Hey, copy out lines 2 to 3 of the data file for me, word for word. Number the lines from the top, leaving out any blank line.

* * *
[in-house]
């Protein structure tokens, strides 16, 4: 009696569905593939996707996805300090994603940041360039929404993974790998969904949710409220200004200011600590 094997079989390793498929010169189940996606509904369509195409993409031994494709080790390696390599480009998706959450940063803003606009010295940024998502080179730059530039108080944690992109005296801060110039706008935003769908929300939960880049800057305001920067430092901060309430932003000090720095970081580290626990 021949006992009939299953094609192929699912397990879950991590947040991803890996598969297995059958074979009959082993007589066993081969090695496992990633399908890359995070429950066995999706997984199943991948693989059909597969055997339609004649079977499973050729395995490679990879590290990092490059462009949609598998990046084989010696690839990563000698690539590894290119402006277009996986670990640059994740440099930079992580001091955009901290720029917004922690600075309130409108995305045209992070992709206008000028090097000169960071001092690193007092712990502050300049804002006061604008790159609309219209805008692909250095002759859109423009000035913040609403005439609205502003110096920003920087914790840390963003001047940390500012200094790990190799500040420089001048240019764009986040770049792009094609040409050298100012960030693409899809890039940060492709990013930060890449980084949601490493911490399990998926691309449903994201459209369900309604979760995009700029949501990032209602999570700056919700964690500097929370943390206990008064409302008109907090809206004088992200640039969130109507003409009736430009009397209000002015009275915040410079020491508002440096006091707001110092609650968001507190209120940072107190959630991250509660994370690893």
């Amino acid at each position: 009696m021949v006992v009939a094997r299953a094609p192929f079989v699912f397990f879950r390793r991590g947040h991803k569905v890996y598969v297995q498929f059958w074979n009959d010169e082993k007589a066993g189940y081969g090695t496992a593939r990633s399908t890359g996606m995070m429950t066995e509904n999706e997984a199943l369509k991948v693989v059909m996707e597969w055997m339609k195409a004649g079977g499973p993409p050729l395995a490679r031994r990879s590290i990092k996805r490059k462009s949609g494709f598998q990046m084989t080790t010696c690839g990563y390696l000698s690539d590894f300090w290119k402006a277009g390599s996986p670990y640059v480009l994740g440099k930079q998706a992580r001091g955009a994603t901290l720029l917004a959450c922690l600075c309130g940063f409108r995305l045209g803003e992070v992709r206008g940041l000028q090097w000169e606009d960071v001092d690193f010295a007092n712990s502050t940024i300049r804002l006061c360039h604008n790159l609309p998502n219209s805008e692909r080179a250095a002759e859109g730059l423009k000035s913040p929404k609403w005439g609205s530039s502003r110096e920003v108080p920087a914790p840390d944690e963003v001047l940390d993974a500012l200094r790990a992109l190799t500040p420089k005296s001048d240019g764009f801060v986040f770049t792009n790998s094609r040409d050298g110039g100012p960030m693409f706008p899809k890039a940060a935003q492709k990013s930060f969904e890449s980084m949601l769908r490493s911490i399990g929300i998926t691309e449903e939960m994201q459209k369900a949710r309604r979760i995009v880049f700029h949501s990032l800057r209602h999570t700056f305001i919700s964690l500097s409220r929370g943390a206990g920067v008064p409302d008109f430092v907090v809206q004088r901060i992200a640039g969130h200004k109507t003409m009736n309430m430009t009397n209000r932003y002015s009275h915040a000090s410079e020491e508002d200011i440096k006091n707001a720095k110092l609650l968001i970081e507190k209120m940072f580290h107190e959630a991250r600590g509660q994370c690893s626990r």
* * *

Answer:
């Protein structure tokens, strides 16, 4: 009696569905593939996707996805300090994603940041360039929404993974790998969904949710409220200004200011600590 094997079989390793498929010169189940996606509904369509195409993409031994494709080790390696390599480009998706959450940063803003606009010295940024998502080179730059530039108080944690992109005296801060110039706008935003769908929300939960880049800057305001920067430092901060309430932003000090720095970081580290626990 021949006992009939299953094609192929699912397990879950991590947040991803890996598969297995059958074979009959082993007589066993081969090695496992990633399908890359995070429950066995999706997984199943991948693989059909597969055997339609004649079977499973050729395995490679990879590290990092490059462009949609598998990046084989010696690839990563000698690539590894290119402006277009996986670990640059994740440099930079992580001091955009901290720029917004922690600075309130409108995305045209992070992709206008000028090097000169960071001092690193007092712990502050300049804002006061604008790159609309219209805008692909250095002759859109423009000035913040609403005439609205502003110096920003920087914790840390963003001047940390500012200094790990190799500040420089001048240019764009986040770049792009094609040409050298100012960030693409899809890039940060492709990013930060890449980084949601490493911490399990998926691309449903994201459209369900309604979760995009700029949501990032209602999570700056919700964690500097929370943390206990008064409302008109907090809206004088992200640039969130109507003409009736430009009397209000002015009275915040410079020491508002440096006091707001110092609650968001507190209120940072107190959630991250509660994370690893």
């Amino acid at each position: 009696m021949v006992v009939a094997r299953a094609p192929f079989v699912f397990f879950r390793r991590g947040h991803k569905v890996y598969v297995q498929f059958w074979n009959d010169e082993k007589a066993g189940y081969g090695t496992a593939r990633s399908t890359g996606m995070m429950t066995e509904n999706e997984a199943l369509k991948v693989v059909m996707e597969w055997m339609k195409a004649g079977g499973p993409p050729l395995a490679r031994r990879s590290i990092k996805r490059k462009s949609g494709f598998q990046m084989t080790t010696c690839g990563y390696l000698s690539d590894f300090w290119k402006a277009g390599s996986p670990y640059v480009l994740g440099k930079q998706a992580r001091g955009a994603t901290l720029l917004a959450c922690l600075c309130g940063f409108r995305l045209g803003e992070v992709r206008g940041l000028q090097w000169e606009d960071v001092d690193f010295a007092n712990s502050t940024i300049r804002l006061c360039h604008n790159l609309p998502n219209s805008e692909r080179a250095a002759e859109g730059l423009k000035s913040p929404k609403w005439g609205s530039s502003r110096e920003v108080p920087a914790p840390d944690e963003v001047l940390d993974a500012l200094r790990a992109l190799t500040p420089k005296s001048d240019g764009f801060v986040f770049t792009n790998s094609r040409d050298g110039g100012p960030m693409f706008p899809k890039a940060a935003q492709k990013s930060f969904e890449s980084m949601l769908r490493s911490i399990g929300i998926t691309e449903e939960m994201q459209k369900a949710r309604r979760i995009v880049f700029h949501s990032l800057r209602h999570t700056f305001i919700s964690l500097s409220r929370g943390a206990g920067v008064p409302d008109f430092v907090v809206q004088r901060i992200a640039g969130h200004k109507t003409m009736n309430m430009t009397n209000r932003y002015s009275h915040a000090s410079e020491e508002d200011i440096k006091n707001a720095k110092l609650l968001i970081e507190k209120m940072f580290h107190e959630a991250r600590g509660q994370c690893s626990r």